Not so long ago we stayed in a small New York apartment for $US145 a night, well below what you would pay for a reasonable hotel.
The classy apartment had all the mod cons and tasty delis and groceries were nearby, so we saved heaps eating out only now and then. The fold-out sofa bed was fine. We found the place on the net through Airbnb which by now lists thousands of apartments far and wide (including Australia).
You choose a place and they put you in touch with the owner. In our case opera singer Roberto needed the extra cash. We sealed the deal, handed over full payment and he moved out to his parents’ place out of town.
The Airbnb model has been widely followed by such rivals as Berlin-based 9flatscom.
But recently there was an almighty kerfuffle, mostly affecting those people who list their apartments. I was alerted by an excited email from Airbnb chief executive Brian Chesky, “paralysed” by what happened to a San Francisco woman whose apartment was trashed by a guest.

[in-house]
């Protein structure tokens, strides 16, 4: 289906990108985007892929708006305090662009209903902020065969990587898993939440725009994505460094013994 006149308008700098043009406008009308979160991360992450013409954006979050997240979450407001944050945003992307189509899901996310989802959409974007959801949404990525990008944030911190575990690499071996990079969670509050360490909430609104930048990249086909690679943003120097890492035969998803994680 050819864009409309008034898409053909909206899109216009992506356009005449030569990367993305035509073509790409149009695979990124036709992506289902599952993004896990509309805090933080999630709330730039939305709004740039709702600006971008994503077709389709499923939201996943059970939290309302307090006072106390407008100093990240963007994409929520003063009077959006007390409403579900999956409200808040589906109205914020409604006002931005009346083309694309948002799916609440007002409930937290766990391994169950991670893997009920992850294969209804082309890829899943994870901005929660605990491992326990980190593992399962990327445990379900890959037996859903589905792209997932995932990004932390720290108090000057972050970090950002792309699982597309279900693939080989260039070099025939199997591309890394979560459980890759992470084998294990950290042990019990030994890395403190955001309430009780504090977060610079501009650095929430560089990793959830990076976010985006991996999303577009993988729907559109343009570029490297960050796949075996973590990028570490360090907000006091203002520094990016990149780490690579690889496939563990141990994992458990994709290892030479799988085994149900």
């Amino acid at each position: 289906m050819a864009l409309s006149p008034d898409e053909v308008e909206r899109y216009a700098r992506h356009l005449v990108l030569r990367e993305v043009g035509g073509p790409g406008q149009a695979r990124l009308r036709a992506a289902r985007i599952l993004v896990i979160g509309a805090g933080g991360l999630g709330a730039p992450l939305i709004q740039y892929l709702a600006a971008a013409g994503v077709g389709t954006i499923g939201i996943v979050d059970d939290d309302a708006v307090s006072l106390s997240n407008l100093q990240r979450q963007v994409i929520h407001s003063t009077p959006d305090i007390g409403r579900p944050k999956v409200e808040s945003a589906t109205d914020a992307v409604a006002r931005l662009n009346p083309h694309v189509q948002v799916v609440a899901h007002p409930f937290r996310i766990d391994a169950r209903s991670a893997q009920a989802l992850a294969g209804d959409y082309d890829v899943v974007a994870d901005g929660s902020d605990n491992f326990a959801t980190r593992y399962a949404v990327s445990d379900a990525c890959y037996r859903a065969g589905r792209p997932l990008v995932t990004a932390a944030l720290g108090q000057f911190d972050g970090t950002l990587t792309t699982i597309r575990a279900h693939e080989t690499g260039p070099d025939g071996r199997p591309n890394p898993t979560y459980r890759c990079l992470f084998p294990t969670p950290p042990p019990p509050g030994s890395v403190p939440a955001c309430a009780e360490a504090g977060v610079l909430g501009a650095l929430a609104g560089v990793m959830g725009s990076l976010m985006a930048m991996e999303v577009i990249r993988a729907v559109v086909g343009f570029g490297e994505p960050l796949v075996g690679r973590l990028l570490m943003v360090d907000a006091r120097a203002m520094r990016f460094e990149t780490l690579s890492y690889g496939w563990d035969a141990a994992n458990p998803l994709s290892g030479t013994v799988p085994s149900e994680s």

The debate raged through the net. Some said the internet boom was spawning flawed systems; though 9flats’ Stephan Uhrenbacher compared the system to Ebay: “Essentially you assume people are good but you have to prepare for the negatives.”
The upshot from Airbnb was a $50,000 guarantee to hosts for theft and vandalism, an upgrading of “safety protocols”, doubling of the customer support team and a 24-hour hotline. Germany’s 9flats.com came up with a property protection plan covering up to $2500 in damage at a cost of $3.50 a night.
If you’re considering making your home available to strangers that’s good news. Incidentally, the three-year-old Airbnb was recently valued at $US1.3 billion.